NEW YORK (Reuters) - Oil edged up on Tuesday, supported by expectations that OPEC and other producing countries next week would extend output cuts, but signs of higher U.S. crude output kept prices under pressure.
“Geopolitical tensions in the Middle East and a deteriorating macroeconomic picture in Venezuela will remain supportive of oil prices in the run-up to the November OPEC meeting,” said Abhishek Kumar, Senior Energy Analyst at Interfax Energy’s Global Gas Analytics in London.
“However, persistently high oil production in the United States will be the predominant bearish factor limiting gains in oil prices,” Kumar noted.
Brent futures LCOc1 rose 35 cents, or 0.6 percent, to settle at $62.57 a barrel, while U.S. West Texas Intermediate (WTI) crude CLc1 gained 41 cents, or 0.7 percent, to settle at $56.83 per barrel.
The American Petroleum Institute (API), an industry trade group, was due to release its data on U.S. crude inventories at 4:30 p.m. EST (2130 GMT) on Tuesday. Official U.S. government inventory data was due on Wednesday morning.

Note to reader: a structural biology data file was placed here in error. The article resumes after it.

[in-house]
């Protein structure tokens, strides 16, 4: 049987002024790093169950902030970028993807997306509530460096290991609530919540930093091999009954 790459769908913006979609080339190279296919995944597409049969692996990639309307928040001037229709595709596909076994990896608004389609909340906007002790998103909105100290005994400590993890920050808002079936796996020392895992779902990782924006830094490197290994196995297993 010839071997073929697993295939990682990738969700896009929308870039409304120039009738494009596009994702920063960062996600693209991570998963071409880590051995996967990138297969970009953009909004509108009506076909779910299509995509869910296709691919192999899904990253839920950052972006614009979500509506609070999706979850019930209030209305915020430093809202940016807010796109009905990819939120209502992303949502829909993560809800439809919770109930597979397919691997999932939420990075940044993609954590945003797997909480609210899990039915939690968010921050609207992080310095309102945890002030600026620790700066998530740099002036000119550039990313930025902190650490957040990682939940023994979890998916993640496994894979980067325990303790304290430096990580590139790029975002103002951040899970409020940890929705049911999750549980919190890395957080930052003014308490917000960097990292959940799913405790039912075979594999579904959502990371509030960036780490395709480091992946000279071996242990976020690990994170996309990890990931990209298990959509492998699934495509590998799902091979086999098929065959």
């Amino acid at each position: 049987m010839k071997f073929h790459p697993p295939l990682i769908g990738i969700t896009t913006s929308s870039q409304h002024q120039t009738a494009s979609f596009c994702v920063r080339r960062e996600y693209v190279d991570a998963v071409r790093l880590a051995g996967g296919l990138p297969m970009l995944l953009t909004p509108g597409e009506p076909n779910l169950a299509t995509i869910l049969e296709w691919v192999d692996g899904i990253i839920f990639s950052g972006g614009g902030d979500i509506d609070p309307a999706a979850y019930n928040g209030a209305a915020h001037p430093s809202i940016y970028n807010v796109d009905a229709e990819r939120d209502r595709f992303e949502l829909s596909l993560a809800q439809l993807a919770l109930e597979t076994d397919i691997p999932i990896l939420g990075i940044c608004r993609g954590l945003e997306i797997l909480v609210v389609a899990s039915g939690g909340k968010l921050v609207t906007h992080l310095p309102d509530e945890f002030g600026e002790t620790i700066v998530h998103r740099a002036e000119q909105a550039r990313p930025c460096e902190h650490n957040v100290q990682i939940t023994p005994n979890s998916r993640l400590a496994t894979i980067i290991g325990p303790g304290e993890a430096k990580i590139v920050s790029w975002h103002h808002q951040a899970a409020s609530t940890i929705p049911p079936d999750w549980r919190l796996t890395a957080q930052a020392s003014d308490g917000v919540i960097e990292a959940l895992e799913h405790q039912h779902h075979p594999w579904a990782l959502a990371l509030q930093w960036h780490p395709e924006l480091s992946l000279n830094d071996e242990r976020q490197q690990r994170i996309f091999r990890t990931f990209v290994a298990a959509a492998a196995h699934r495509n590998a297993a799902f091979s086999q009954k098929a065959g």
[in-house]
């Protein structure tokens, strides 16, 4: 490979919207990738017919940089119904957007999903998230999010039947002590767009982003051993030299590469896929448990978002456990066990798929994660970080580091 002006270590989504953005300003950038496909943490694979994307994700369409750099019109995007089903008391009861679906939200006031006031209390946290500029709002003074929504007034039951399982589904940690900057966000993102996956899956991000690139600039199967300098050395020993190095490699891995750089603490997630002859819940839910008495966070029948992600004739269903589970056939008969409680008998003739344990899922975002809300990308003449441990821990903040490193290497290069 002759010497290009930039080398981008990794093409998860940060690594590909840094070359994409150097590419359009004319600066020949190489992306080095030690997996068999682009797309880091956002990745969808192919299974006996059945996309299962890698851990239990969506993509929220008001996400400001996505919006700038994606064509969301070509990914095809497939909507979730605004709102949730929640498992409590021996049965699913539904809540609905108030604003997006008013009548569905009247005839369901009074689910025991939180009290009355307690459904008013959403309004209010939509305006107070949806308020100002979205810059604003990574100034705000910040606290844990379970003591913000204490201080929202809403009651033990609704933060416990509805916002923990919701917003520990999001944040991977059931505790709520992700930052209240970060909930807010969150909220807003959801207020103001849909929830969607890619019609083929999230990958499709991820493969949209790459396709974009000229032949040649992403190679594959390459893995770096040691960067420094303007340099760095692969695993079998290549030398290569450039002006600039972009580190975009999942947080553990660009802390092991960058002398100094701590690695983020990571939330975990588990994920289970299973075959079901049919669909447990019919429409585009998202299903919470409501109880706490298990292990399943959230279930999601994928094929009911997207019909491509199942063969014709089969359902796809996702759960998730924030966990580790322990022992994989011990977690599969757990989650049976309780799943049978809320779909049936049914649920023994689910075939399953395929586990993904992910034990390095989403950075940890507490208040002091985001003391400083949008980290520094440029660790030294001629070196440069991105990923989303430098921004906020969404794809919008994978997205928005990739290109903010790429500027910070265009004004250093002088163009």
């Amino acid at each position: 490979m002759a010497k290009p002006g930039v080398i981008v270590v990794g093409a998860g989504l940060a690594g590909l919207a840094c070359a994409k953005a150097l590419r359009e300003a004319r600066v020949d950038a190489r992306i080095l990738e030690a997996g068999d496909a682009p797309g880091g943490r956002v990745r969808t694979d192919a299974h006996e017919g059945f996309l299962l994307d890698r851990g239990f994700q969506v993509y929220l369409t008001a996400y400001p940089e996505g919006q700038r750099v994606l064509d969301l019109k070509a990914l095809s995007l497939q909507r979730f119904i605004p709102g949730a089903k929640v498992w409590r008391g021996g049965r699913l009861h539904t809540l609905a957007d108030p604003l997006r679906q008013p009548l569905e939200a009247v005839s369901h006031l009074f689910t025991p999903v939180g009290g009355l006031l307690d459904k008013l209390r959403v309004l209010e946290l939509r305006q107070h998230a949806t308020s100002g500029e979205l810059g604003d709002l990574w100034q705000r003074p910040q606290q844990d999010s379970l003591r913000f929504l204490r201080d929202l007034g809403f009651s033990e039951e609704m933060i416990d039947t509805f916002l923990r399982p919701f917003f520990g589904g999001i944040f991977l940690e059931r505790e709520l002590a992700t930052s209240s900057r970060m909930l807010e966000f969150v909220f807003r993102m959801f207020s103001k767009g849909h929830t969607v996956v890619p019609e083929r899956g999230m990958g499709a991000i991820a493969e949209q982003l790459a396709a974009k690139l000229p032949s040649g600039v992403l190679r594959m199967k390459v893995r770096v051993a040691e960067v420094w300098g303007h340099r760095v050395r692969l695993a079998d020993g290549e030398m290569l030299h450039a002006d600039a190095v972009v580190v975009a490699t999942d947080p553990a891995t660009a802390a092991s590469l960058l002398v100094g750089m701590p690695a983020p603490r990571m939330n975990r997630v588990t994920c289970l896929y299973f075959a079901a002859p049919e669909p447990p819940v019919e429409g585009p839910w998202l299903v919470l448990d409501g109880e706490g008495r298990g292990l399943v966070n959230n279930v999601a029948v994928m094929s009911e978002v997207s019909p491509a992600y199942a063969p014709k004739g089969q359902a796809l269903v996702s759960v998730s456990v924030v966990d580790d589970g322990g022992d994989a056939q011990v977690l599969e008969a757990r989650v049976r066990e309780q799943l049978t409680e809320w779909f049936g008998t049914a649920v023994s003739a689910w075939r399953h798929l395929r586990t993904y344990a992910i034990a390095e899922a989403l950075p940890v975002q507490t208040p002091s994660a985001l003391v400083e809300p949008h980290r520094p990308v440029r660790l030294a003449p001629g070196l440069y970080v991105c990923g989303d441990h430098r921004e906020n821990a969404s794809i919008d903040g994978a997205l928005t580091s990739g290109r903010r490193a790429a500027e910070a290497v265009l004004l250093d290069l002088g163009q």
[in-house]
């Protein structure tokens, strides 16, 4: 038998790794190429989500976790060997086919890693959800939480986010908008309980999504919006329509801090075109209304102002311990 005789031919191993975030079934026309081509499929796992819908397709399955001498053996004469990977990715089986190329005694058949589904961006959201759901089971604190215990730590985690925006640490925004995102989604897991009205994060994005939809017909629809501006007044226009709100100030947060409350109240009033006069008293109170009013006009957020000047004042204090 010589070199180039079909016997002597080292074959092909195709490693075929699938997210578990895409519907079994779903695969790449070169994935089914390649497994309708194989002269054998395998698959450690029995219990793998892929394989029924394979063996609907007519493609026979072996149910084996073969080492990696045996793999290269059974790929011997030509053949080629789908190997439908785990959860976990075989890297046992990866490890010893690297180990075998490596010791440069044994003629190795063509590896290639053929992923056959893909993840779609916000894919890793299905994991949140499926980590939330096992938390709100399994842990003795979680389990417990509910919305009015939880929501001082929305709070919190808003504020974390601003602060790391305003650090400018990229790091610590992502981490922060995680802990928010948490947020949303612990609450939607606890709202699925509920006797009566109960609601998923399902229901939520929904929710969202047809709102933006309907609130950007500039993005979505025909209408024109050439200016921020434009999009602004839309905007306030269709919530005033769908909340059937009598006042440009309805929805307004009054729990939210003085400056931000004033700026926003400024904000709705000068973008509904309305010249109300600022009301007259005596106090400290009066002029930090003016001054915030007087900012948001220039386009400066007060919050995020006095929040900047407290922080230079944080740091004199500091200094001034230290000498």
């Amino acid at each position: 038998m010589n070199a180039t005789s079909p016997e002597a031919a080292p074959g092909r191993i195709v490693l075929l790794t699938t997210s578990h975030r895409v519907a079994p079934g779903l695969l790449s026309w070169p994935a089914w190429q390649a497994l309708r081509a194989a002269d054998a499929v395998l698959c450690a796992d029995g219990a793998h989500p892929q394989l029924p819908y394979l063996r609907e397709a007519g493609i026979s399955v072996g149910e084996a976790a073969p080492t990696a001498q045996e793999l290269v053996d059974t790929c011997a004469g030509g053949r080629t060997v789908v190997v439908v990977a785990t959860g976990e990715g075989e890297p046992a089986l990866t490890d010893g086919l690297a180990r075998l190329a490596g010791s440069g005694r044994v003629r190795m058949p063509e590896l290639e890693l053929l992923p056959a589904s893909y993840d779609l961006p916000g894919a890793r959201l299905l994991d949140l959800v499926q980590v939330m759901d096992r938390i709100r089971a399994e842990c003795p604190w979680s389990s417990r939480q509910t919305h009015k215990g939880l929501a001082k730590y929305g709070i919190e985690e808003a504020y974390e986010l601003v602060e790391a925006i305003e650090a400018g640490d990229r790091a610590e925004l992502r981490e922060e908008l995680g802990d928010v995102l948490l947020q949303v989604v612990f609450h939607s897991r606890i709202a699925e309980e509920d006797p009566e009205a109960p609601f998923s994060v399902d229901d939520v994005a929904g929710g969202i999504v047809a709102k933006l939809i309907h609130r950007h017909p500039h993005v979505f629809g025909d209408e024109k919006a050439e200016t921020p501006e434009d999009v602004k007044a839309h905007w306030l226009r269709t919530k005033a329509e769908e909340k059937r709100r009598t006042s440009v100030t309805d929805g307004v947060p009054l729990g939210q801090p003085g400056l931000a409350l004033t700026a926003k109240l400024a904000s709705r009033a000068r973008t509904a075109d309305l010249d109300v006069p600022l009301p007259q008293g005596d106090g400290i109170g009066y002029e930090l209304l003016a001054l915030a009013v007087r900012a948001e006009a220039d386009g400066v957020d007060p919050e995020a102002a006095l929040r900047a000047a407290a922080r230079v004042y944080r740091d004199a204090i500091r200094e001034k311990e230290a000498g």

Analysts in a Reuters poll forecast U.S. weekly crude stocks declined 1.5 million barrels in the week ended Nov. 17.
Analysts said Brent was expected to fluctuate in a range between $61 and $63 ahead of the Organization of the Petroleum Exporting Countries’ meeting on Nov. 30. OPEC, Russia and other producers are expected to extend a deal to cut output to fight a global supply overhang and support prices. The deal’s expiry date is currently March 2018.
“The market is just waiting for confirmation that OPEC wants to move on with the extension,” said Ole Hansen, senior manager at Saxo Bank.
Doubts about the willingness of some participants including Russia to keep restricting production have weighed on prices.
Russian news agency TASS reported that the country’s oil producers had met with the energy ministry to discuss a six-month extension, as opposed to the nine months originally floated by President Vladimir Putin.
In Venezuela, authorities arrested the acting president of its U.S.-based refiner Citgo and five of its top executives on corruption accusations, the chief prosecutor said.
The biggest headache for OPEC has been a rise in U.S. drilling activity, led by shale oil producers.
Energy consultancy Westwood Global Energy Group said U.S. output would climb even faster than implied by the rising oil rig count, which has jumped from 316 rigs in mid-2016 to 738 last week, as producers become more productive per well.
“Westwood Global Energy forecasts an 18 percent increase in active rigs in 2018,” the consultancy said.
Additional reporting by Polina Ivanova in London and Keith Wallis in Singapore; Editing by David Gregorio and Marguerita Choy